"The reason why the film wouldn't have caught many who followed science fiction by surprise is that it has been the focus of a transmedia marketing campaign for well over a year in advance of the film's release. Signs prohibiting nonhuman use of restrooms surfaced at Comic-Con a year ago. By the start of the summer, such signs were appearing on park benches, the sides of buses, and in a variety of other contexts around major cities."
"Afrofuturism offers us a fascinating way of thinking about how the themes of science fiction emerge across a range of different arts, including music, rather than remaining in the space of literary, filmic, and television science fiction which have traditionally been dominated by us white guys. And as the images of science fiction circulated through those channels, they took on new shapes and meanings, becoming a set of metaphors for thinking about issues such as slavery and cultural oppression."
Another brand in name only. (or Bino for Rush fans)
Linens and Things sets out to prove that simply keeping the name and a related product set can still work, even in a post-LnT world. (an extension of this post)Advertising's Problem: It's focused on advertising, not solutions
"What Othmer's example fails to explain is that when the client moves on, no matter how good the agency, at some point they'll probably move on again. History has shown this to be true: key players leave, needs change, relationships sour. Each subsequent agency ends up dealing with the same or similar problems that the last tried to or couldn't solve, all the while making money and thinking they're doing great. All the while wearing out their tools a little more."
"But I think there's a deeper problem with these newfangled preference algorithms, and it has nothing to do with the details of their programming code. Instead, I think they're making a fundamental psychological mistake: all of these algorithms assume that our preferences are stable and consistent, but that's clearly not the case. In other words, Netflix assumes that if I like Napoleon Dynamite on Saturday night then I'll also enjoy it on Sunday afternoon. It assumes that I'll find Pineapple Express funny when I'm watching it with a bunch of stoned friends and when I'm watching it sober and alone, on a weekday evening. It also assumes that I'll want to watch the same list of movies regardless of when I'll be watching them."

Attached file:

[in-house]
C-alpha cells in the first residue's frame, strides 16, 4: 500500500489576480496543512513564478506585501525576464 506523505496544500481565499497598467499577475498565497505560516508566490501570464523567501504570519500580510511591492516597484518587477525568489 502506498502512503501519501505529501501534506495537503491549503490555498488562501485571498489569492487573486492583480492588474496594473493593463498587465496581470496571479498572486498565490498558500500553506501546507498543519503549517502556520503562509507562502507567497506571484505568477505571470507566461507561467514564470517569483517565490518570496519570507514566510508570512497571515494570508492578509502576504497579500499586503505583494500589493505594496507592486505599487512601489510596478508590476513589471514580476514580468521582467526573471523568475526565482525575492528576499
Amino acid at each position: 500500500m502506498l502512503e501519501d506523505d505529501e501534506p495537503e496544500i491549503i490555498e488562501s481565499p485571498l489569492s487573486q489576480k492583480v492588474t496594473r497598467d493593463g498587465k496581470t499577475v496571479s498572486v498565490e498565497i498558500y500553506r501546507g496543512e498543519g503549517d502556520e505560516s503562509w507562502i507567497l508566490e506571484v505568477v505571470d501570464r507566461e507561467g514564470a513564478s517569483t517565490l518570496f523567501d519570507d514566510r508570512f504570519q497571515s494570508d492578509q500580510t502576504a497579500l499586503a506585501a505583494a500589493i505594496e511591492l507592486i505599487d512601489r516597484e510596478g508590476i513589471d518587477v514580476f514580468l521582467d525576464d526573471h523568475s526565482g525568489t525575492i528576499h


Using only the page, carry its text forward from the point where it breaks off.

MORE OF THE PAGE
"The Kuuk Thaayorre did not arrange the cards more often from left to right than from right to left, nor more toward or away from the body. But their arrangements were not random: there was a pattern, just a different one from that of English speakers. Instead of arranging time from left to right, they arranged it from east to west. That is, when they were seated facing south, the cards went left to right. When they faced north, the cards went from right to left. When they faced east, the cards came toward the body and so on. This was true even though we never told any of our subjects which direction they faced. The Kuuk Thaayorre not only knew that already (usually much better than I did), but they also spontaneously used this spatial orientation to construct their representations of time."